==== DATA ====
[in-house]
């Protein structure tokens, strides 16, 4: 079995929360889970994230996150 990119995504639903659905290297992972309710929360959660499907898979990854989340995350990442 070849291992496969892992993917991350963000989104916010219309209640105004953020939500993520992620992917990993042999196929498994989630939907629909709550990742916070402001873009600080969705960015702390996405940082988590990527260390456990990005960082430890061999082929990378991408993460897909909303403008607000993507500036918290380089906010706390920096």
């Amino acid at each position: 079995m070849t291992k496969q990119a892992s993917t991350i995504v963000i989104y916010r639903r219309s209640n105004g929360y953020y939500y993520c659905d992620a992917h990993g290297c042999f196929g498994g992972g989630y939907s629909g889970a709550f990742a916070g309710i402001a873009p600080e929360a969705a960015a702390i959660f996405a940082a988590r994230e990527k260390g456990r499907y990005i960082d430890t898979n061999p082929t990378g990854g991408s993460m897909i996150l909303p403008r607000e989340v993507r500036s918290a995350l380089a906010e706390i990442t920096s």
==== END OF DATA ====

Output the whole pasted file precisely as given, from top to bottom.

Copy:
[in-house]
């Protein structure tokens, strides 16, 4: 079995929360889970994230996150 990119995504639903659905290297992972309710929360959660499907898979990854989340995350990442 070849291992496969892992993917991350963000989104916010219309209640105004953020939500993520992620992917990993042999196929498994989630939907629909709550990742916070402001873009600080969705960015702390996405940082988590990527260390456990990005960082430890061999082929990378991408993460897909909303403008607000993507500036918290380089906010706390920096």
């Amino acid at each position: 079995m070849t291992k496969q990119a892992s993917t991350i995504v963000i989104y916010r639903r219309s209640n105004g929360y953020y939500y993520c659905d992620a992917h990993g290297c042999f196929g498994g992972g989630y939907s629909g889970a709550f990742a916070g309710i402001a873009p600080e929360a969705a960015a702390i959660f996405a940082a988590r994230e990527k260390g456990r499907y990005i960082d430890t898979n061999p082929t990378g990854g991408s993460m897909i996150l909303p403008r607000e989340v993507r500036s918290a995350l380089a906010e706390i990442t920096s």